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Yeshiva University Can Bar L.G.B.T. Club for Now, Justice Rules

Justice Sonia Sotomayor said on Friday that Yeshiva University in Manhattan can for now disregard a state court ruling that ordered it to recognize an L.G.B.T. student club — a case she said could be considered by the full Supreme Court.

The ruling in State Supreme Court in Manhattan in June was celebrated by gay students and their supporters but was condemned by administrators at Yeshiva, America’s most prominent institution of Modern Orthodox Jewish higher education. They derided it as an attack on religious freedom and vowed to appeal; the university applied for an emergency stay late last month.

On Friday evening, Justice Sotomayor granted it. The justice, who has jurisdiction over the lower court, wrote that the state decision was “hereby stayed pending further order of the undersigned or of the court.”

The ruling suggests that the Supreme Court, which has taken an increasingly broad view of religious freedom in recent years, may take up the university’s case. Since Justice Amy Coney Barrett joined the court in 2020, petitioners in religious freedom cases have almost always prevailed there.

Yeshiva’s case is the latest skirmish in a heated and yearslong national battle over religious freedom, and whether institutions or even devout individuals can be compelled to provide public accommodation or services to people with differing views.

The university’s appeal has been closely watched by other religious organizations. A broad range of groups told the court this month that they intended to file briefs in support of Yeshiva, including the Roman Catholic Archdiocese of New York, the Church of Jesus Christ of Latter-day Saints, the United States Conference of Catholic Bishops and the Council for Christian Colleges and Universities.

In court documents, Jonathan Berry, a lawyer for that coalition, wrote that the Yeshiva case concerned whether religious educational institutions would be able “to live out their faiths and missions free from state interference.”

Without that protection, he wrote, “religious institutions may soon be forced to face the same impossible choice as Yeshiva University: abandon your faith or risk contempt or other legal penalties.”

The lower court in June had found that Yeshiva was not incorporated as a religious institution but as an educational one, and so must abide by New York City’s human rights law, which bars discrimination on the basis of sexual orientation. The university called the decision “obviously wrong” in June, and in its appeal it said it was nonsensical to view as secular an institution that is named after a type of traditional Jewish religious school and that emphasizes religion in its curriculum.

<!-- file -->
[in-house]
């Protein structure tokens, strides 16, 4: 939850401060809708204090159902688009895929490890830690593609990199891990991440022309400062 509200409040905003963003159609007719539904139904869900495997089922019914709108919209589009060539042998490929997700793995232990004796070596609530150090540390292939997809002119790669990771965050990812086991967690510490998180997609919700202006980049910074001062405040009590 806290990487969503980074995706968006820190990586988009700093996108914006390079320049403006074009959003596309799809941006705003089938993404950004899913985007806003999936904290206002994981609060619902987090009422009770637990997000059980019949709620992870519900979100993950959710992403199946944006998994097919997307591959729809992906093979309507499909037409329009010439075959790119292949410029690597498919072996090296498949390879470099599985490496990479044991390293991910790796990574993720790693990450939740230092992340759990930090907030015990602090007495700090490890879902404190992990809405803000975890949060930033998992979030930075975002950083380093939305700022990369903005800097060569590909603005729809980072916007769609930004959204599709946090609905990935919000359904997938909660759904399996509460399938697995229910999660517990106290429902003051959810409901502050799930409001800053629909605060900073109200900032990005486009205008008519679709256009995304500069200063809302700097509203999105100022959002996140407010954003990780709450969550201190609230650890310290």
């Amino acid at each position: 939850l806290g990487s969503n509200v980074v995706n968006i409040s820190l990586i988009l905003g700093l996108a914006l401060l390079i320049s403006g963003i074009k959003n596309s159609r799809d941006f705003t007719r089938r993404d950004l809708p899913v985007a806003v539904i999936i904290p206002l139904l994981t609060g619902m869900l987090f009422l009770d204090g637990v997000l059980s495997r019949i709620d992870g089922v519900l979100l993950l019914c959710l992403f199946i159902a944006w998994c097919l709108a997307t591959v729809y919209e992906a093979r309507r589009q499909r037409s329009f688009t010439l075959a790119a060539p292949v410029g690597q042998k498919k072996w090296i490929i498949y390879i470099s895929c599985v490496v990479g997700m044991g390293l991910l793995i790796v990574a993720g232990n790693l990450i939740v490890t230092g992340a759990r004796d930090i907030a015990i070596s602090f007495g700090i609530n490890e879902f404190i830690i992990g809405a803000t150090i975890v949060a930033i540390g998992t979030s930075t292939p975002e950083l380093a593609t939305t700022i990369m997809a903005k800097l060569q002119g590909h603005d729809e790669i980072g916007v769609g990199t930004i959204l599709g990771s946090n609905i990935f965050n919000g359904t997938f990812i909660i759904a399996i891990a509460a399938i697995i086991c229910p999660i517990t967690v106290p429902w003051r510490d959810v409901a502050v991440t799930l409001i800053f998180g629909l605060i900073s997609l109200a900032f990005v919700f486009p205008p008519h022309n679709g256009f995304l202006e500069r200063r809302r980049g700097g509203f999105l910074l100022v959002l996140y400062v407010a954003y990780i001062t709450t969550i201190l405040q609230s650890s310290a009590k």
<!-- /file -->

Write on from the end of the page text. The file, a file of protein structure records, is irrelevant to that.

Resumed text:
On Friday, its president, Rabbi Ari Berman, said the school wanted students of all sexual orientations and gender identities to feel comfortable on its campus, but it also wanted its identity as an institution grounded in Modern Orthodox Judaism to be taken seriously.

Many non-Orthodox Jewish congregations support L.G.B.T.Q. rights, with some performing same-sex marriages and choosing openly gay or transgender rabbis to tend to the spiritual life of their synagogues. Orthodox leaders, however, tend to interpret the Torah as calling for more traditional ideas of gender and sexuality.

“We are pleased with Justice Sotomayor’s ruling which protects our religious liberty and identity as a leading faith-based academic institution,” Rabbi Berman said in a statement. “But make no mistake, we will continue to strive to create an environment that welcomes all students, including those of our L.G.B.T.Q. community.”

Katie Rosenfeld, a lawyer for the Y.U. Pride Alliance, which has sought official recognition for several years, said the club would await the court’s final order.

“It remains committed to creating a safe space for L.G.B.T.Q. students on Y.U.’s campus to build community and support one another without being discriminated against,” she said.

Bina Davidson, the former president of the Pride Alliance, said in an interview in June that Yeshiva’s refusal to recognize the club had deprived it of important resources, including funding for speakers and the ability to advertise their events via an email system that included the entire student body. She said efforts to get an L.G.B.T. student club recognized began in 2009.

Yeshiva University says that its mission is to empower students to apply the values of the Torah in the modern world. In court documents, the university has outlined the ways in which Judaism shapes its curriculum and its student life.

The school encourages students to attend a program of intensive religious study in Israel, and 80 percent do, it said. It also requires male students to spend between one and six hours a day studying the Torah, and requires that doors on campus be adorned with a mezuza, a small religious scroll.

The university has been represented in this case by lawyers from the Becket Fund for Religious Liberty, a public-interest legal and education firm based in Washington, D.C.

In their application for an emergency stay, they wrote that Yeshiva’s policies and requirements were obvious indications of its status as a religious institution.

“Yeshiva shouldn’t have been forced to go all the way to the Supreme Court to receive such a common sense ruling in favor of its First Amendment rights,” Eric Baxter, the vice president of the Becket Fund and the lead attorney on the case.

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